Sir Archy, I always love a man when I quarrel Sir A. Ha, ha, ha! weel, that is droll enough, with him, after I am friends. upon honour-yee are as guid ass a farce or a comedy; but yee are oot again, Sir Cal

Enter a Servant. laghan, it is yee that hai the brogue, and not ine; for aw the world kens I speak the Sooth Serv. Dinner is served, gentlemen. Country so weel, that wherever I

gang,

I Sir A. Come along then, Sir Callaghan-I. awwavs taken for an Englishman: but we wool | will bring yee and the lady together after deener, make judgment by the lady, which of us twa has and then we shall see hoo yce will make yecr the brogue.

advances in love. Sir C. O, with all my heart. Pray, madam, Sir C. O never fear me, Sir Archy-I will have I the brogue?

not stay to make a regular seige of it, but will Char. Ha, ha, ha! not in the least, Sir Cal-take her at once with a coup de main, or die laghan, not in the least.

upon the spot; for as the old song says, Sir Sir C. I am snre I could never perceive it. Archy

[Sings to an Irish tune. Char. Pray, Sir Archy, drop this contention, or we may chance to have another quar- You never did hear of an Irishman's fear, rel-you both speak most elegant English; nei- In love, or in battle, in love, or in battle; ther of you have the brogue; neither. Ha, ha, We are always on duty, and ready for beauty, ha!

Tho' cannons do rattle, tho' cannons do ratile: Enter a Servant..

By day and by night, we love and we fight;

We're honour's defender, we're honour's defenSero. The ladies are come, madam, and Sir Theodore desires to speak with you.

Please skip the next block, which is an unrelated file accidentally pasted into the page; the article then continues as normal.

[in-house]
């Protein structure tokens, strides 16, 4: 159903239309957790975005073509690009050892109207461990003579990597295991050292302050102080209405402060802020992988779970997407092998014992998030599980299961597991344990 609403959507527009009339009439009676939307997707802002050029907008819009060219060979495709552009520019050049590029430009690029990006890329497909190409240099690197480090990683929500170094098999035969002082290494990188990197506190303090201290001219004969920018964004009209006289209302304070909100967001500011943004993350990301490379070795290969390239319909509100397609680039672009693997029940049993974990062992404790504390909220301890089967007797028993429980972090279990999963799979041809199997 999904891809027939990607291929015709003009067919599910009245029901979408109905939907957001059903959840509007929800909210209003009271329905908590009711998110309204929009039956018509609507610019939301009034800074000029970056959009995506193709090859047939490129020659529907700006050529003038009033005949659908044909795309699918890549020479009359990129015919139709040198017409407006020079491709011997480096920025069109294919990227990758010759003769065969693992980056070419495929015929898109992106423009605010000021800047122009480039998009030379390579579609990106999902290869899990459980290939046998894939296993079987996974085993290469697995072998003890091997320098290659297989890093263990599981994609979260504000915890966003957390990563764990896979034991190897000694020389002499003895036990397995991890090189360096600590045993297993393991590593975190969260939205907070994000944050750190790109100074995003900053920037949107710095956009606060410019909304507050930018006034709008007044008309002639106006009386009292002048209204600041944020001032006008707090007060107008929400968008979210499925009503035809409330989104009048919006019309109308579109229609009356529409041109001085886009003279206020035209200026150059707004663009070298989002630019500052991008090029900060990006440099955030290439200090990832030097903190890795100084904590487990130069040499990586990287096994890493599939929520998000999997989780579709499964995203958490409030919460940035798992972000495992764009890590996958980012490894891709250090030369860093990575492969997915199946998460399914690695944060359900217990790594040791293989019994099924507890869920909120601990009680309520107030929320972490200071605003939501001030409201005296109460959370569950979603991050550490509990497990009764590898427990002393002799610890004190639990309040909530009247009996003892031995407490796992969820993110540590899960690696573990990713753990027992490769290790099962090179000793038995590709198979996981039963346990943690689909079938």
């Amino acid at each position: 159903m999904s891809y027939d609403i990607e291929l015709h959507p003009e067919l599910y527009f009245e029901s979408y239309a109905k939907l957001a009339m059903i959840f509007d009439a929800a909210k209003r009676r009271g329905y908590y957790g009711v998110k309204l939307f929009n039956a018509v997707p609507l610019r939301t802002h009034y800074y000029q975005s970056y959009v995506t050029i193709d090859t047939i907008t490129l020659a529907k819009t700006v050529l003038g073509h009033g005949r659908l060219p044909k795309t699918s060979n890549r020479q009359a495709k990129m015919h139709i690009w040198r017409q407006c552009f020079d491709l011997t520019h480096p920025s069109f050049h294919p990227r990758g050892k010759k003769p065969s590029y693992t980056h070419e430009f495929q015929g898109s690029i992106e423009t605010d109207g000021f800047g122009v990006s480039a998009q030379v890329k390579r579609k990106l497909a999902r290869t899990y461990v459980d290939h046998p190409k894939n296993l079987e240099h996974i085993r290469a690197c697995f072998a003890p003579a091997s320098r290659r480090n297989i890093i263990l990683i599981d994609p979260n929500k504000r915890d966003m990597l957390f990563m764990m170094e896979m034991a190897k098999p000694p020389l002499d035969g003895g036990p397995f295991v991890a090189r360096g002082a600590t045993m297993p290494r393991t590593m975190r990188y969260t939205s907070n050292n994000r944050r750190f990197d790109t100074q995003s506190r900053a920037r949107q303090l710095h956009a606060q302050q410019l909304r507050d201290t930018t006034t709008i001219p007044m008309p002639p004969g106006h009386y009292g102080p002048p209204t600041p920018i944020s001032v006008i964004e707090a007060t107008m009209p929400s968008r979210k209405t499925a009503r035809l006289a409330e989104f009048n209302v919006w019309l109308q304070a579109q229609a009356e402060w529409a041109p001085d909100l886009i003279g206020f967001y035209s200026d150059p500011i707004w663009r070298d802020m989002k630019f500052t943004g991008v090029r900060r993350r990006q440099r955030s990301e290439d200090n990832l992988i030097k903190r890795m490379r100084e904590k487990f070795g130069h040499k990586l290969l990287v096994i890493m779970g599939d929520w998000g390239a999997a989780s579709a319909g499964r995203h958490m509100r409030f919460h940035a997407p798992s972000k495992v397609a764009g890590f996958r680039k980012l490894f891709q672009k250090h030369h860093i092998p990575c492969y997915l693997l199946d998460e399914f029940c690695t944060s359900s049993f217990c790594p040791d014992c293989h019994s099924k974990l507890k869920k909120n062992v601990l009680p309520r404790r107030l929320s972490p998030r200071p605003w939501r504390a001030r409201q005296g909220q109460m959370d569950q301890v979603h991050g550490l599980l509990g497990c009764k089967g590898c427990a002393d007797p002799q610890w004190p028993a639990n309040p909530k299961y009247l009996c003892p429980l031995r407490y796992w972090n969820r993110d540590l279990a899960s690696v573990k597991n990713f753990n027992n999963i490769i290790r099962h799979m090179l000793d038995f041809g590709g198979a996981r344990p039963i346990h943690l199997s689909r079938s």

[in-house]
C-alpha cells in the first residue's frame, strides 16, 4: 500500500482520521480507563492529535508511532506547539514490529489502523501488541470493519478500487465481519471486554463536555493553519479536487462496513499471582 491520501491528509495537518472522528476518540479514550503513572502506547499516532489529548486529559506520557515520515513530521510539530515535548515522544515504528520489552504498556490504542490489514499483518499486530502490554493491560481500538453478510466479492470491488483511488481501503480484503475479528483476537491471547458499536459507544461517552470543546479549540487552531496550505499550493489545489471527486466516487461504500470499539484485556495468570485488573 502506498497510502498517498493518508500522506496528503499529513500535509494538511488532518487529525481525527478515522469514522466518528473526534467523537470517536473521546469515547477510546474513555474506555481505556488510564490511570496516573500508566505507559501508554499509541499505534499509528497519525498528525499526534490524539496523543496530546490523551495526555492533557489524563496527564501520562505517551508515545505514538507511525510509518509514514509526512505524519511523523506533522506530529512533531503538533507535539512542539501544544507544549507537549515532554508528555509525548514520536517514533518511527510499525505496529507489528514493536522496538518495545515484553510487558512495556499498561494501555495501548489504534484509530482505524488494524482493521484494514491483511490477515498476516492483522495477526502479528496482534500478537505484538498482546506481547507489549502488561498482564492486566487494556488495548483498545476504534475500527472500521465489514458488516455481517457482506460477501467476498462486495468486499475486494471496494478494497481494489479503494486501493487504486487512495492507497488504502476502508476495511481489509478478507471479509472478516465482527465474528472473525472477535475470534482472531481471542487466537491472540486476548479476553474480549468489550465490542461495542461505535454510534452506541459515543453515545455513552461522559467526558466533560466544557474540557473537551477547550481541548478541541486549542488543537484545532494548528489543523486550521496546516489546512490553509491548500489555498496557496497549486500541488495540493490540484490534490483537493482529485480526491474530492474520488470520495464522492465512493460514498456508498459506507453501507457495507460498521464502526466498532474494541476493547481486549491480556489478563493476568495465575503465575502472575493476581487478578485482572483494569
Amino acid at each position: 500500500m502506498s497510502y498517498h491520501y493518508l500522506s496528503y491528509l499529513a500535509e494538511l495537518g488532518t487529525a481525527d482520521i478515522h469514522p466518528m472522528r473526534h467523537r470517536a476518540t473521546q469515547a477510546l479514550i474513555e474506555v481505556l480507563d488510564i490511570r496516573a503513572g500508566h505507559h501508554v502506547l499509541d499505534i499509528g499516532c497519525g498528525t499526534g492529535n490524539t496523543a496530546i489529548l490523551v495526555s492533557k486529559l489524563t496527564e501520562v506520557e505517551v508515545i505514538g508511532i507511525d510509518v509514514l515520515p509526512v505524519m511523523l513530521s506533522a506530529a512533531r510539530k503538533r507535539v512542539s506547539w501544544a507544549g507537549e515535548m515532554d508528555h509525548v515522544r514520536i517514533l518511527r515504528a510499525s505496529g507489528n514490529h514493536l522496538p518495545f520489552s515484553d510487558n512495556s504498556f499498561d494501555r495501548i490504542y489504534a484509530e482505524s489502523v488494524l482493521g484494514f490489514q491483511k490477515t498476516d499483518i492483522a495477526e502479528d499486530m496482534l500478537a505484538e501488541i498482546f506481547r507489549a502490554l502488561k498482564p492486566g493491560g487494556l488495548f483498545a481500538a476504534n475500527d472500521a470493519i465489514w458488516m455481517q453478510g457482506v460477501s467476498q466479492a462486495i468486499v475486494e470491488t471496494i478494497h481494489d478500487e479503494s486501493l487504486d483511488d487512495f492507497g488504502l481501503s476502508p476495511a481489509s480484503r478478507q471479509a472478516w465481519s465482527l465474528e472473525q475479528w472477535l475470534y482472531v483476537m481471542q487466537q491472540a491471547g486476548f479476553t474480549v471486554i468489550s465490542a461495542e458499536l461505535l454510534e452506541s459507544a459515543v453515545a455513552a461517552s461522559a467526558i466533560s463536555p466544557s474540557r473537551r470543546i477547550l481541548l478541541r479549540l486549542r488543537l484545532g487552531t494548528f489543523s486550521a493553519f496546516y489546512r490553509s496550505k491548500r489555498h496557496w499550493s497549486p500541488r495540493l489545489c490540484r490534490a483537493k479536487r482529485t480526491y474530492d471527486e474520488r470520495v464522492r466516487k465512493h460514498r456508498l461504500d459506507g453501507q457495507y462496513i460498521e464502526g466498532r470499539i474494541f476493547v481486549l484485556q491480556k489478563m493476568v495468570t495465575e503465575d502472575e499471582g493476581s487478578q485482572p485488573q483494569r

The foc and the fair we always take care Char. I will wait on him [Érit Servant.]| To make them surrender, to make them surrenGentlemen, your servant-you will come to us! der.

[Exeunt. [Erit.

der;

ACT II.

SCENE I. --A Room in Sre TheodorE

GOODCHILD's House.

without surprising the world with some new struke.

Enter SIR ARCHY and CharlOTTE.

Enter MORDECAI. Sir A. Adswuns, madam, step intul us for Morde. O madam! ha, ha, ha! I am expira moment, yee wul crack yoursel wi' laughter; ing-such a scene betwixt your two lovers, we bai gotten anaither feul conie to divert us Squire Groom, and Sir Callaghan :- They have unexpectedly, which I think is the highest fin-challenged each other. ished feul the age has produced.

Char. O heavens, I hope not. Char. Whom do you mean, Sir Archy? Sir A. Ha, ha, ha! that's guid, that's guid!

Sir A. Squire Groom, inadam; but such a I thought it would come to action; ha, ha, ha! figure, the finest yee ever beheld : his leetle half that's clever—now we shall bai one of them beuts, black cap, jockey dress, and aw his pon- penk'd; ha, ha, ha ! tificabilus, just as be rid the match yesterday at Chur. How can you laugh, Sir Archy, at such Yorke. Anteequity, in aw its records of Greek a shocking circumstance ? and Roman folly, never produced a senator,

Morde. Don't be frightened, madam, ha, ha, veeseting his mistress, in so compleat a feul's ha! don't be frightened ! peither of them will garb.

be killed, take my word for it-unless it be with Chur. Ha, ha, ha! ridiculous! I thought I claret, for that's their weapon. had done wondering at the mirror of folly; but Char. O Mr. Mordecai, how could you startle he is one of those geniuses that never appear one so ?

Sir A. О I am sorry for that-guid faith, I Groom. No, no, only to the Stone's end; but was in hopes they had a mind to show their then, I have my own backs, steel to the bottom, prowess before their meestress, and that we all blood-stickers and lappers every inch, my should hai a Jeetle Irish, or Newmarket blood dear—that will come through if they bave but spilt;--but what was the cause of challenge, one leg out of four. I never keep any thing, Mordecai?